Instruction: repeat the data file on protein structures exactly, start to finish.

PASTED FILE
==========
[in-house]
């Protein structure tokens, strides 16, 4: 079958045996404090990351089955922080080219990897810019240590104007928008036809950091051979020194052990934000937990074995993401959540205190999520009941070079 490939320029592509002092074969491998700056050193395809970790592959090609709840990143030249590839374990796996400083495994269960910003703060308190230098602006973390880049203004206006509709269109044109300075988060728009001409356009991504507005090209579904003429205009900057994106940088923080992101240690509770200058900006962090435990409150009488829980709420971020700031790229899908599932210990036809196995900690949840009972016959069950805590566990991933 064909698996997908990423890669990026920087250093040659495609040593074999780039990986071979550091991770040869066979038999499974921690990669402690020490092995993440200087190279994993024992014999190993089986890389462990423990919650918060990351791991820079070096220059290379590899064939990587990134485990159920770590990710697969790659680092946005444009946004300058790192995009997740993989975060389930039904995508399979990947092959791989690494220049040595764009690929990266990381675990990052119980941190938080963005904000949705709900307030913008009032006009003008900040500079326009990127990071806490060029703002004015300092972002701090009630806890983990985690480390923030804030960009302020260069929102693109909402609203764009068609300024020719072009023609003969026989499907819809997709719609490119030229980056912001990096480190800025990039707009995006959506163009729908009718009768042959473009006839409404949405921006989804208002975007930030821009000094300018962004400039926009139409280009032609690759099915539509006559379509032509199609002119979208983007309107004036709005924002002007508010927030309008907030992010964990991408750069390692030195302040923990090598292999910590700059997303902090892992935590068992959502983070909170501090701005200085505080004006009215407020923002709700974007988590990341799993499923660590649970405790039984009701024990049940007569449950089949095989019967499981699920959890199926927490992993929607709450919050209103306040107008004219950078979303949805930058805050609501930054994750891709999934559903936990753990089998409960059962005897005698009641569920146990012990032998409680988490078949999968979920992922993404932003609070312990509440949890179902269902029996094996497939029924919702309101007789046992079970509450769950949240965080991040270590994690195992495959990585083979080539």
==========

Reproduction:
[in-house]
């Protein structure tokens, strides 16, 4: 079958045996404090990351089955922080080219990897810019240590104007928008036809950091051979020194052990934000937990074995993401959540205190999520009941070079 490939320029592509002092074969491998700056050193395809970790592959090609709840990143030249590839374990796996400083495994269960910003703060308190230098602006973390880049203004206006509709269109044109300075988060728009001409356009991504507005090209579904003429205009900057994106940088923080992101240690509770200058900006962090435990409150009488829980709420971020700031790229899908599932210990036809196995900690949840009972016959069950805590566990991933 064909698996997908990423890669990026920087250093040659495609040593074999780039990986071979550091991770040869066979038999499974921690990669402690020490092995993440200087190279994993024992014999190993089986890389462990423990919650918060990351791991820079070096220059290379590899064939990587990134485990159920770590990710697969790659680092946005444009946004300058790192995009997740993989975060389930039904995508399979990947092959791989690494220049040595764009690929990266990381675990990052119980941190938080963005904000949705709900307030913008009032006009003008900040500079326009990127990071806490060029703002004015300092972002701090009630806890983990985690480390923030804030960009302020260069929102693109909402609203764009068609300024020719072009023609003969026989499907819809997709719609490119030229980056912001990096480190800025990039707009995006959506163009729908009718009768042959473009006839409404949405921006989804208002975007930030821009000094300018962004400039926009139409280009032609690759099915539509006559379509032509199609002119979208983007309107004036709005924002002007508010927030309008907030992010964990991408750069390692030195302040923990090598292999910590700059997303902090892992935590068992959502983070909170501090701005200085505080004006009215407020923002709700974007988590990341799993499923660590649970405790039984009701024990049940007569449950089949095989019967499981699920959890199926927490992993929607709450919050209103306040107008004219950078979303949805930058805050609501930054994750891709999934559903936990753990089998409960059962005897005698009641569920146990012990032998409680988490078949999968979920992922993404932003609070312990509440949890179902269902029996094996497939029924919702309101007789046992079970509450769950949240965080991040270590994690195992495959990585083979080539």